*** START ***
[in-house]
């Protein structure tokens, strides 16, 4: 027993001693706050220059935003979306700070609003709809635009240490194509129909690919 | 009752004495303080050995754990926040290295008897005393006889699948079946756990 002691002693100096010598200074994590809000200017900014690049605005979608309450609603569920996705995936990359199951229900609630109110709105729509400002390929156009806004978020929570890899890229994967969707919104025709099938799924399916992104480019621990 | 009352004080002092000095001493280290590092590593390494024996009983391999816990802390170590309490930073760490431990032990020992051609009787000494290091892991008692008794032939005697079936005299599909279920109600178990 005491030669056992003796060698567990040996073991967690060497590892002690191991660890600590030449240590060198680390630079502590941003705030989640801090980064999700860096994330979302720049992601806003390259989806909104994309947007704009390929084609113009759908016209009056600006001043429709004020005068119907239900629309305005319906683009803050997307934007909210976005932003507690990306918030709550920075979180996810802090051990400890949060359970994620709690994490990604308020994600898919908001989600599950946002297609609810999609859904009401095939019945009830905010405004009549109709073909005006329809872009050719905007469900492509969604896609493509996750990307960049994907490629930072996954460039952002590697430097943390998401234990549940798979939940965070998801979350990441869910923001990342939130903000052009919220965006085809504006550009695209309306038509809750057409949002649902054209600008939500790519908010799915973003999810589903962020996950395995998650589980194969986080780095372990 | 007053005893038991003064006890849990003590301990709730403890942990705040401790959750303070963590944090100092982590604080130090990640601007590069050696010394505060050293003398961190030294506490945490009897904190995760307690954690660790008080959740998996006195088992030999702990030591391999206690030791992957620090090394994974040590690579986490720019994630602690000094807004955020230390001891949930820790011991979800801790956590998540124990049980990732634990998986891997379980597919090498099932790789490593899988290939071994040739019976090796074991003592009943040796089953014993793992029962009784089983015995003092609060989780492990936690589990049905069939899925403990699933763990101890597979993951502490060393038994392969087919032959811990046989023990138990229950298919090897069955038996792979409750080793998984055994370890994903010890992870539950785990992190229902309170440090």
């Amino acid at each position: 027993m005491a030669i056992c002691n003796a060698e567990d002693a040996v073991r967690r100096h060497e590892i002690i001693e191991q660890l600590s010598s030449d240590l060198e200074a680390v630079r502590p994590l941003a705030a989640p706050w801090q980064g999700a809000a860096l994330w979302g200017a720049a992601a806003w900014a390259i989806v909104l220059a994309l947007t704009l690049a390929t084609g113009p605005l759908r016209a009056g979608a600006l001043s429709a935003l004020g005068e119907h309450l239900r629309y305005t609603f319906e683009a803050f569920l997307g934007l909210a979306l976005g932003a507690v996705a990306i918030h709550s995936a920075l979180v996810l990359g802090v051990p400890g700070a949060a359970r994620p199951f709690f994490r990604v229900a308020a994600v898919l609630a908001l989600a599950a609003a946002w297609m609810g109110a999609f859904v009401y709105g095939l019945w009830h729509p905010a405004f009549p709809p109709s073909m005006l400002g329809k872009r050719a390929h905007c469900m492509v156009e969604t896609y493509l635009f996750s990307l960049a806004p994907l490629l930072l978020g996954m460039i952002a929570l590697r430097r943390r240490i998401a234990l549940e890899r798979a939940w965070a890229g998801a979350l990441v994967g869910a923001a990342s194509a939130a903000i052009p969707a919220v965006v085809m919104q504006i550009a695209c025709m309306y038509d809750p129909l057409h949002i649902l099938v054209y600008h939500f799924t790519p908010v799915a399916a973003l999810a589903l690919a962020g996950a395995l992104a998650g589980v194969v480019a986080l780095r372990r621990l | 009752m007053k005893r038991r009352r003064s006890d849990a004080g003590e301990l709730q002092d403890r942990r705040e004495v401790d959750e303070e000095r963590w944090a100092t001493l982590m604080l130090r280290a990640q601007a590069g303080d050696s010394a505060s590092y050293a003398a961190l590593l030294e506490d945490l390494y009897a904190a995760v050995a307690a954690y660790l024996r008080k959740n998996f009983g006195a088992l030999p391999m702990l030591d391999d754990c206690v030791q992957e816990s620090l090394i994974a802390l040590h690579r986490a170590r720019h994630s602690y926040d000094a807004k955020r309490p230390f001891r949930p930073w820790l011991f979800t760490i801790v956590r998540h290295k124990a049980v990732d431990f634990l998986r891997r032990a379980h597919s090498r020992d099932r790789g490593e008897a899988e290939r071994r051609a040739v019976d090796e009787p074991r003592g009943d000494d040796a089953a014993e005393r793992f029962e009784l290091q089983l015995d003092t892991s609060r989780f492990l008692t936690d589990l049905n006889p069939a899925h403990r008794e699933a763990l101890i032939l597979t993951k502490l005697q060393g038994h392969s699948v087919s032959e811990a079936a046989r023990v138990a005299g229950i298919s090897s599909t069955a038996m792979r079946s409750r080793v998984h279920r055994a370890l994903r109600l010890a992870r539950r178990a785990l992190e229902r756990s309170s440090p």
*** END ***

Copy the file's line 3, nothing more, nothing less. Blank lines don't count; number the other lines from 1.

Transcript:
């Amino acid at each position: 027993m005491a030669i056992c002691n003796a060698e567990d002693a040996v073991r967690r100096h060497e590892i002690i001693e191991q660890l600590s010598s030449d240590l060198e200074a680390v630079r502590p994590l941003a705030a989640p706050w801090q980064g999700a809000a860096l994330w979302g200017a720049a992601a806003w900014a390259i989806v909104l220059a994309l947007t704009l690049a390929t084609g113009p605005l759908r016209a009056g979608a600006l001043s429709a935003l004020g005068e119907h309450l239900r629309y305005t609603f319906e683009a803050f569920l997307g934007l909210a979306l976005g932003a507690v996705a990306i918030h709550s995936a920075l979180v996810l990359g802090v051990p400890g700070a949060a359970r994620p199951f709690f994490r990604v229900a308020a994600v898919l609630a908001l989600a599950a609003a946002w297609m609810g109110a999609f859904v009401y709105g095939l019945w009830h729509p905010a405004f009549p709809p109709s073909m005006l400002g329809k872009r050719a390929h905007c469900m492509v156009e969604t896609y493509l635009f996750s990307l960049a806004p994907l490629l930072l978020g996954m460039i952002a929570l590697r430097r943390r240490i998401a234990l549940e890899r798979a939940w965070a890229g998801a979350l990441v994967g869910a923001a990342s194509a939130a903000i052009p969707a919220v965006v085809m919104q504006i550009a695209c025709m309306y038509d809750p129909l057409h949002i649902l099938v054209y600008h939500f799924t790519p908010v799915a399916a973003l999810a589903l690919a962020g996950a395995l992104a998650g589980v194969v480019a986080l780095r372990r621990l | 009752m007053k005893r038991r009352r003064s006890d849990a004080g003590e301990l709730q002092d403890r942990r705040e004495v401790d959750e303070e000095r963590w944090a100092t001493l982590m604080l130090r280290a990640q601007a590069g303080d050696s010394a505060s590092y050293a003398a961190l590593l030294e506490d945490l390494y009897a904190a995760v050995a307690a954690y660790l024996r008080k959740n998996f009983g006195a088992l030999p391999m702990l030591d391999d754990c206690v030791q992957e816990s620090l090394i994974a802390l040590h690579r986490a170590r720019h994630s602690y926040d000094a807004k955020r309490p230390f001891r949930p930073w820790l011991f979800t760490i801790v956590r998540h290295k124990a049980v990732d431990f634990l998986r891997r032990a379980h597919s090498r020992d099932r790789g490593e008897a899988e290939r071994r051609a040739v019976d090796e009787p074991r003592g009943d000494d040796a089953a014993e005393r793992f029962e009784l290091q089983l015995d003092t892991s609060r989780f492990l008692t936690d589990l049905n006889p069939a899925h403990r008794e699933a763990l101890i032939l597979t993951k502490l005697q060393g038994h392969s699948v087919s032959e811990a079936a046989r023990v138990a005299g229950i298919s090897s599909t069955a038996m792979r079946s409750r080793v998984h279920r055994a370890l994903r109600l010890a992870r539950r178990a785990l992190e229902r756990s309170s440090p």